Fighting the Camp Fire inferno
Speaking of Hell, you probably remember Paradise, the Northern California town virtually erased last November by the worst wildfire in state history (also the sixth-worst in U.S. history, and the costliest natural disaster anywhere in the world in 2018, a year in which American catastrophes claimed three of the top 10 spots).
Not so far from the wreckage of Paradise remains the mostly intact community of Helltown, which owes its salvation to four knuckleheads — three of them completely untrained all of them utterly unequipped — who violated every evacuation order, every rule of safe firefighting, and numerous principles of common sense to save their homes.
Their story is told in “The Hotshots of Helltown,” prepared for GQ by Robert P. Baird, a Brooklyn-based journalist who grew up in the area, knew a couple of the guys, and brings a unique insider/outside perspective grounded in his knowledge of “a chunk of the state that shares little with the California of popular imagination.” Populated by farmers and hippies and Trumpistas, he writes, and proud of any glancing association with something famous beyond its borders, it is “not the sort of place that makes international news when things are going well.”
Having revealed the arc of the hotshots’ story, I’ll describe Baird’s piece no further; would be a disservice to both writer and reader, meaning potentially you. Instead I’ll offer three excerpts to indicate why you really might want to give it a half-hour:
It was a dark night in early November, a new moon, and as the three friends looked out from the dusty rim of Butte Creek Canyon, in the foothills just outside Chico, California, they could see fires dotting the whole length of the landscape at their feet. Dharma LaRocca, Jeb Sisk, and Jason McCord had grown up down there, in a hippie community called Helltown that had once been a gold-mining camp. Now in their 40s, the men knew the territory better than anyplace else on earth. But as they watched the blaze curl like lava among the sycamores and hundred-year-old cottonwoods, they couldn’t help imagining they were someplace faraway and exotic. Hawaii, maybe, or Mars.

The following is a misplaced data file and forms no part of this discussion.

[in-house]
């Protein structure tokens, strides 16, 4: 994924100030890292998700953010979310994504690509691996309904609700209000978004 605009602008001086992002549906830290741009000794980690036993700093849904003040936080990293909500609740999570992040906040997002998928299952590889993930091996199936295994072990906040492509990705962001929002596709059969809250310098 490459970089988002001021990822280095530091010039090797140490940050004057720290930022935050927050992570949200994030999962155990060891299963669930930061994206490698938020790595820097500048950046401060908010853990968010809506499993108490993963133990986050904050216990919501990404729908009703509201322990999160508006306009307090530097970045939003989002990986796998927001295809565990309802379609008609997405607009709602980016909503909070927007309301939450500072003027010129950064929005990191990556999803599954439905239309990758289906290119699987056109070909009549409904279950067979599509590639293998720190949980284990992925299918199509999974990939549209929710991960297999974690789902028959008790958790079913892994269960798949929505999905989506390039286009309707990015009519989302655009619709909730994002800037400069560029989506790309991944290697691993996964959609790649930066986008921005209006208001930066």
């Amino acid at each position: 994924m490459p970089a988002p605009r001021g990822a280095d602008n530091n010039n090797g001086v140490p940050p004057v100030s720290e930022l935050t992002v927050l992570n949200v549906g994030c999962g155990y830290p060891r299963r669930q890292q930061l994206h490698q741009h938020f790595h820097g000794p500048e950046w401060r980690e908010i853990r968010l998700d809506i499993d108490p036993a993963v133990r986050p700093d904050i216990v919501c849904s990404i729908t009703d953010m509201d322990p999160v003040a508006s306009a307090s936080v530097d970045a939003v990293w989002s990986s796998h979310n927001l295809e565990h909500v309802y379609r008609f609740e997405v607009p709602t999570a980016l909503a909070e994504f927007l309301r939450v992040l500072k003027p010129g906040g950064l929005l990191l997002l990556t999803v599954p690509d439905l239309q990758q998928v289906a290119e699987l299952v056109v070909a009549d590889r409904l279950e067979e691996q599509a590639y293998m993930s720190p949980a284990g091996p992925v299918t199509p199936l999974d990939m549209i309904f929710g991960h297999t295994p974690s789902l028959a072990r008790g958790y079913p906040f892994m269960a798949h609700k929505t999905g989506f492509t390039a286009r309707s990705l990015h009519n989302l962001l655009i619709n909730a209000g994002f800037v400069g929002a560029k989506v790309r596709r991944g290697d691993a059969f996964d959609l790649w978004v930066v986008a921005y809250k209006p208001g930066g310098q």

None of the three men had come prepared for the task they were about to undertake. Jason, who co-owns a fertilizer company, was wearing a blue North Face jacket and sneakers. Dharma and Jeb, a finish carpenter, were in hoodies and jeans. Sam, [an off-duty firefighter] in Carhartts, hiking boots, and a ski cap, gave them an impromptu lesson in firefighting. Wildland fires move by spotting, throwing embers ahead of themselves that blossom into flames. Left unchecked, those spot fires spread until they connect back with the main body of the blaze, effectively pulling the whole mass forward. But the time spot fires would need to ignite gave the men a crucial opening. If they could stamp out the embers—or, failing that, scrape a circle of bare earth to isolate them—they might be able to check the fire’s advance.
Sam told his friends to keep their backup plans at the front of their minds. They should always know where the fire was, where the wind was blowing, and which direction they’d need to run to keep themselves safe. Jason should keep his truck away from power lines and pointed downhill. If things got bad, the men could huddle under the span of the Steel Bridge till the danger passed. If things got really bad, they could jump in the creek.
By two, the men were flagging. The soles of their boots had melted from stamping out fires, and their clothes were pocked with burn marks from embers. They had no water; the only liquids they had on hand were two half-bottles of wine from Dharma’s family vineyard and a few kombuchas.
For six hours the men had held the line at Centerville Road, and for six hours the fire had showed no signs of abating. But just as they were wondering how long they could hang on, the winds started blowing in their favor. All night Dharma had been thinking of his wife, Kelly, who was buried in the Centerville Cemetery near a friend named Callie, who had died of a stroke at 27. “Callie and Kelly gave us a little love,” he told the other guys. “They’re looking out for us.”
(That proved to be but a break in their struggle, not the end.)